Congress paused for a moment of silence this afternoon to honor the victims of the June 28 shooting at the Capital Gazette’s Annapolis newsroom.
U.S. Rep. Anthony G. Brown led the remembrance with other members of the Maryland House delegation.
“Today we honor the enduring courage of the of The Capital Gazette staff,” Brown said. “Their dedication and service to their readers, and their commitment to a vibrant free press, are a tribute to their profession and professionalism, and to the resilience of the Annapolis community.”
Five employees were killed in the attack: editorial page editor Gerald Fischman, 61; assistant editor Rob Hiaasen, 59; sales assistant Rebecca Smith, 34; sports writer and editor John McNamara, 56; and reporter Wendi Winters, 65. A 38-year-old Laurel man, Jarrod Ramos, has been charged with five counts of first-degree murder in their deaths.
Before the moment of silence, Brown shared remarks on the 291-year history of the “cherished community newspaper” and its local news reporting in Maryland’s capital.
“It was one of the first newspapers to publish the Declaration of Independence — although it appeared on Page 2, because local news always took precedence,” the congressman said on the House floor.
Brown, a Prince George’s County Democrat, said in an interview that the mass shooting was an attack “not only on individuals, but on a cherished institution” — the freedom of the press.
“It is customary in the House that when you have a tragic event happening in the life of our nation, particularly on a large scale, that we take time to remember the people who were lost,” Brown said.
Capital Gazette editor Rick Hutzell called the congressional gesture “an incredible honor.” He and other staff members were invited but could not attend.
“We’d like to thank Congressman Brown and his colleagues for taking a moment to remember our absent friends,” Hutzell said.
The medal is awarded to those who have made an especially meritorious contribution to the security or national interests of the United States, world peace, cultural or other significant public or private endeavors.
“We look forward to hearing their response to that request,” Hutzell said.
Brown said the awarding of the medal is the sole discretion of President Donald J. Trump, but said he would support Winters as a candidate for it.
“I will certainly support that, no question about that,” he said. “I’ll be as assertive as I can be and encourage the Maryland delegation to join.”
Brown said his office was also looking into what additional recognition Congress could bestow on Winters, “a prolific writer, mother of three Navy officers and an American hero.”
The Morning Sun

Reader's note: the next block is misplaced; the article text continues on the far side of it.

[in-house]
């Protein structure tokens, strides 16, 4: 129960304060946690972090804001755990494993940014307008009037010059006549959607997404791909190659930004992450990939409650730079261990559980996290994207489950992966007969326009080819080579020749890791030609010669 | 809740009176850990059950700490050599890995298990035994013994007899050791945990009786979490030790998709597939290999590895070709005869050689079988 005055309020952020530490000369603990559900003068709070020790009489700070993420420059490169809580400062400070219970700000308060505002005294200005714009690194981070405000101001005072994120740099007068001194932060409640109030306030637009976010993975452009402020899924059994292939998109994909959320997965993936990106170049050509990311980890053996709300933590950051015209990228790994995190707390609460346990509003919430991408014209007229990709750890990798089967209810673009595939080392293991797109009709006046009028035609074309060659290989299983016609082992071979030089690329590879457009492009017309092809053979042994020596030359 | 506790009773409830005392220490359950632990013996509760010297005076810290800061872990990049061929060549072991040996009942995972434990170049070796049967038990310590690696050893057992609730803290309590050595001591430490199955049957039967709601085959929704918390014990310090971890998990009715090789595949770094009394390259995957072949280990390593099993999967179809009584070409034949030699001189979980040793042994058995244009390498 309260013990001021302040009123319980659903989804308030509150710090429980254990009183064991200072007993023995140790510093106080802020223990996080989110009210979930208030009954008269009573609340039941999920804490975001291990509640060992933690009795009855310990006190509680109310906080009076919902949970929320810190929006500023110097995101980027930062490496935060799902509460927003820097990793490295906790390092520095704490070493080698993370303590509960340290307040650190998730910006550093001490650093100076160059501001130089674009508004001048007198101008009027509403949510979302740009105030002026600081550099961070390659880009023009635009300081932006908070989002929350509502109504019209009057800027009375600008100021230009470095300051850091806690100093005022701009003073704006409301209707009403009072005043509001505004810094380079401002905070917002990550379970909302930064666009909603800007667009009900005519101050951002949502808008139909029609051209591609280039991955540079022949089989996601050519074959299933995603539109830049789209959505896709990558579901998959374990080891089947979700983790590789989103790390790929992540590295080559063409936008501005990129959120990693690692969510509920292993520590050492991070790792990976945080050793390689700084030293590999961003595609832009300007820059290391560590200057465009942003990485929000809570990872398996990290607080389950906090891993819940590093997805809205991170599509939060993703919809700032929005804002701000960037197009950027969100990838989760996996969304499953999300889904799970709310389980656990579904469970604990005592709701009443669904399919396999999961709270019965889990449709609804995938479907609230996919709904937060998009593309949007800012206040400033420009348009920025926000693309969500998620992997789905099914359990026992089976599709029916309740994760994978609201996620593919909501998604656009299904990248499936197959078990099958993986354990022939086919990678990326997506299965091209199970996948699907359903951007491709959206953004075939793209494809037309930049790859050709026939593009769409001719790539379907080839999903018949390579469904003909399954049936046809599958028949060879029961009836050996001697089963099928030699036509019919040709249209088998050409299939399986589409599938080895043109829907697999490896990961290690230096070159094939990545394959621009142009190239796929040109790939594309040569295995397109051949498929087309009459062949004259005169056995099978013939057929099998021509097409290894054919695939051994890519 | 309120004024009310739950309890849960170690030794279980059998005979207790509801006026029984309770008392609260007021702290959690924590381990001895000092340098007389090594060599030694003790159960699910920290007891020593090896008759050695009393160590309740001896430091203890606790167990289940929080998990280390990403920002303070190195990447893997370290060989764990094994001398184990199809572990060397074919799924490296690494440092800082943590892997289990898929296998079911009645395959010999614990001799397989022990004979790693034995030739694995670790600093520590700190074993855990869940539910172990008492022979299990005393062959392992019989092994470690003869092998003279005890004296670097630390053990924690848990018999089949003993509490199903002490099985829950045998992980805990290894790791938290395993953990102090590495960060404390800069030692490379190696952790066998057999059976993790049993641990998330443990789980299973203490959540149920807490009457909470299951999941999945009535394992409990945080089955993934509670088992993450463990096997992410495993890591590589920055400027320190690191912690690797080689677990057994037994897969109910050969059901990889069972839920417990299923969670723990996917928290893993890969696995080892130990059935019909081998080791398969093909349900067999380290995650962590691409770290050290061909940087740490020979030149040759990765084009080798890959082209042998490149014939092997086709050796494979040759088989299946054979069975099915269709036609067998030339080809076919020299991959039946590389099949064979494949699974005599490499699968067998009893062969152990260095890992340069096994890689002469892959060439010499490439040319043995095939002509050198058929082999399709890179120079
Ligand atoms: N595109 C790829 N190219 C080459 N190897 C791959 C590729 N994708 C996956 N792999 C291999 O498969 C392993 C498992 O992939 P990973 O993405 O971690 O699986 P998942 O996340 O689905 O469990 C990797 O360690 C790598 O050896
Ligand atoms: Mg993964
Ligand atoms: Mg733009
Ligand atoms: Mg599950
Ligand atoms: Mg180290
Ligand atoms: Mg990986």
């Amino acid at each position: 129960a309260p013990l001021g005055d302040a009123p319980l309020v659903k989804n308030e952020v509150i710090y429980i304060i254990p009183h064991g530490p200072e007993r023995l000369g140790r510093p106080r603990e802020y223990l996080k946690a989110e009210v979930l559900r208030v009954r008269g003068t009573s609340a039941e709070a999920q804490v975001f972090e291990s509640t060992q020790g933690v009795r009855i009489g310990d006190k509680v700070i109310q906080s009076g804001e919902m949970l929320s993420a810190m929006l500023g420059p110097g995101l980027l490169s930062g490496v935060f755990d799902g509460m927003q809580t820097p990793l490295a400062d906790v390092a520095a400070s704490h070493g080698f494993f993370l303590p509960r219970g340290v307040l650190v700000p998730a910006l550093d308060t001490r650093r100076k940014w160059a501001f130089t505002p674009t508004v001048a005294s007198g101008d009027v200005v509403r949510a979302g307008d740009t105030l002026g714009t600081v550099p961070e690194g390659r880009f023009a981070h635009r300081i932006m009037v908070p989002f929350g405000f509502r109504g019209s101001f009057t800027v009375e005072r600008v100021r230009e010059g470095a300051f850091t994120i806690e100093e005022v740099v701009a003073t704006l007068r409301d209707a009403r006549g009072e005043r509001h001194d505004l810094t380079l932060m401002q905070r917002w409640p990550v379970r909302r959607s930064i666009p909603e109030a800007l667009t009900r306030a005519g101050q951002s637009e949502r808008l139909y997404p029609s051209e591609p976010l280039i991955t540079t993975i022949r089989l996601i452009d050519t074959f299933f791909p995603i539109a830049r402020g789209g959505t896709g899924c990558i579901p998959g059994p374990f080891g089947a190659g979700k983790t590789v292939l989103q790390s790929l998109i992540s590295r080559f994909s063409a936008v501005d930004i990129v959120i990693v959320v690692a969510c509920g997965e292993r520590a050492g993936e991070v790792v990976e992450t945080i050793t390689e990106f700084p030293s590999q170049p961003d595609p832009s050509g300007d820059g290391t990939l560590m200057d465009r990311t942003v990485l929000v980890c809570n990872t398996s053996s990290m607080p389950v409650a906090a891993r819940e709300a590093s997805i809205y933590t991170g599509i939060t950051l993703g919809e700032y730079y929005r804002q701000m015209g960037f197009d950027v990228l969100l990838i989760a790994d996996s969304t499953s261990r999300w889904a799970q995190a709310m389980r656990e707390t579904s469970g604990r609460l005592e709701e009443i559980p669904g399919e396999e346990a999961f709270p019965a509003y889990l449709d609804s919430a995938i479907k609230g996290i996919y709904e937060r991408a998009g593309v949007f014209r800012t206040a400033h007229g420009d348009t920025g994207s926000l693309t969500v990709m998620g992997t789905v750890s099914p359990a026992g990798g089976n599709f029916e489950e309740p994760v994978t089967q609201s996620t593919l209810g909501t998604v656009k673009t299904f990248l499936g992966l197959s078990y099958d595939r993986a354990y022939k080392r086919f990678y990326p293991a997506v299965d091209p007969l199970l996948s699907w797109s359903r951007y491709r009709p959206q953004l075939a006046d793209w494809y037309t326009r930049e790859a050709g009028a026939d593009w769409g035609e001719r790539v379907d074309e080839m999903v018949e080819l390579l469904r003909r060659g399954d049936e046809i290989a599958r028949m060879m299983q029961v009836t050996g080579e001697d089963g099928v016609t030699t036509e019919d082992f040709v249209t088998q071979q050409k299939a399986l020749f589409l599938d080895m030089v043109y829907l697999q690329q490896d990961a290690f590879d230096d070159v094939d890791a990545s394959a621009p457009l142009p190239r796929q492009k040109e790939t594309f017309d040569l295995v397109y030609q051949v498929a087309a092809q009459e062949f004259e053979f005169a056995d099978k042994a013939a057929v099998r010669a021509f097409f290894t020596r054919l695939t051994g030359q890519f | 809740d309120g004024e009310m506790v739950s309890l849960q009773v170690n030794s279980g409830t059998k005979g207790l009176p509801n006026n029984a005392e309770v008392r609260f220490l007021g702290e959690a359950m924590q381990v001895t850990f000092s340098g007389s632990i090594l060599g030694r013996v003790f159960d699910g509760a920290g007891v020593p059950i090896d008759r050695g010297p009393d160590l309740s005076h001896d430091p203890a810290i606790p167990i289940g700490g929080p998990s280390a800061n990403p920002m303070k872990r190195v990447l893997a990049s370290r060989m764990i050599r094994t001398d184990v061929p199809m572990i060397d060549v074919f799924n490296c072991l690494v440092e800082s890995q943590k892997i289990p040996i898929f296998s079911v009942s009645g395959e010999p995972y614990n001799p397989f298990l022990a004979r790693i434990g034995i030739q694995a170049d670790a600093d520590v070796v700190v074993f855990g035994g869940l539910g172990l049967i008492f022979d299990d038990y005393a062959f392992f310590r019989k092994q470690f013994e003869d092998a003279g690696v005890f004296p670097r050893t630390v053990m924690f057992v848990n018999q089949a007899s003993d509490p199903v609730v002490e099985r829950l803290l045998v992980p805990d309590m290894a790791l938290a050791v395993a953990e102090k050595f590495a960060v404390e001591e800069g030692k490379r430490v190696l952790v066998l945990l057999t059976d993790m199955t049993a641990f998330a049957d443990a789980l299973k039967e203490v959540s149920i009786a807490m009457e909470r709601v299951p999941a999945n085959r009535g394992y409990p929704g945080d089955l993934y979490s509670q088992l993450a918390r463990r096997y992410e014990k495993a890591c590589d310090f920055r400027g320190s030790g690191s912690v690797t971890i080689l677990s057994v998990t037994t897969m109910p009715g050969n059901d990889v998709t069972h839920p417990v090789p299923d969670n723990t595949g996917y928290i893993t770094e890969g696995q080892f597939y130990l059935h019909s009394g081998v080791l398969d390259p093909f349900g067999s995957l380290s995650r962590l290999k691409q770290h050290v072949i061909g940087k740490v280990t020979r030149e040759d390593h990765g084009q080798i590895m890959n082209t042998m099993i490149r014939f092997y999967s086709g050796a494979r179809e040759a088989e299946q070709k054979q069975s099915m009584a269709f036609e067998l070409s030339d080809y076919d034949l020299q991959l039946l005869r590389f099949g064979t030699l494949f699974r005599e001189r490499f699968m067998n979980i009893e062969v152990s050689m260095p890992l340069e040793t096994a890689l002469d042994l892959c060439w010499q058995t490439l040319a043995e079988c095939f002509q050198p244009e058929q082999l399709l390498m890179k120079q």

Brown’s full remarks are below:
Mr. Speaker, I ask for unanimous consent to speak out of order to address the House for one minute.
Mr. Speaker, on Thursday, June 28, a gunman targeted a cherished community newspaper and our nation’s free press - killing five people. The Capital Gazette is one of our nation’s oldest newspapers - having served Maryland’s capital city of Annapolis for 291 years. In fact, it was one of the first newspapers to publish the Declaration of Independence - although it appeared on Page 2, because local news always took precedence. The Annapolis community, which Congressman Sarbanes and I have the privilege of representing - is tight-knit community. The men and women lost in this horrific attack were friends, neighbors and extended family members.
We rise to honor the life of Rebecca Smith - who was quiet but had a ‘big heart’ and described herself as a “bonus mom to the best kid ever.” John McNamara who went by Mac - who loved covering sports as much as playing them. Gerald Fischman - the consummate newspaperman working 12 hours a day or more, who editorialized about gun violence and became victim of it. Rob Hiaasen - a giant in stature and in character who generously mentored young journalists. Wendi Winters - a prolific writer, mother of three Navy officers and an American hero who charged at the gunman and saved lives.
Those who were senselessly gunned down were members of our valued local press corps. In America, we cherish and value our free and independent press. It is a crucial pillar of our democracy. We should not tolerate threats and hatred directed at the media and should support those who bring us the news every day.
Today, we also honor the brave and swift action by first responders who were on the scene within one minute of 9-1-1 calls.
Today we honor the enduring courage of the of The Capital Gazette staff. Their dedication and service to their readers, and their commitment to a vibrant free press, are a tribute to their profession and professionalism, and to the resilience of the Annapolis community. Mr. Speaker, I’d ask the House to pause for a moment of silence to honor Rebecca, John, Gerald, Rob, Wendi and all those who are impacted by the shooting at The Capital Gazette.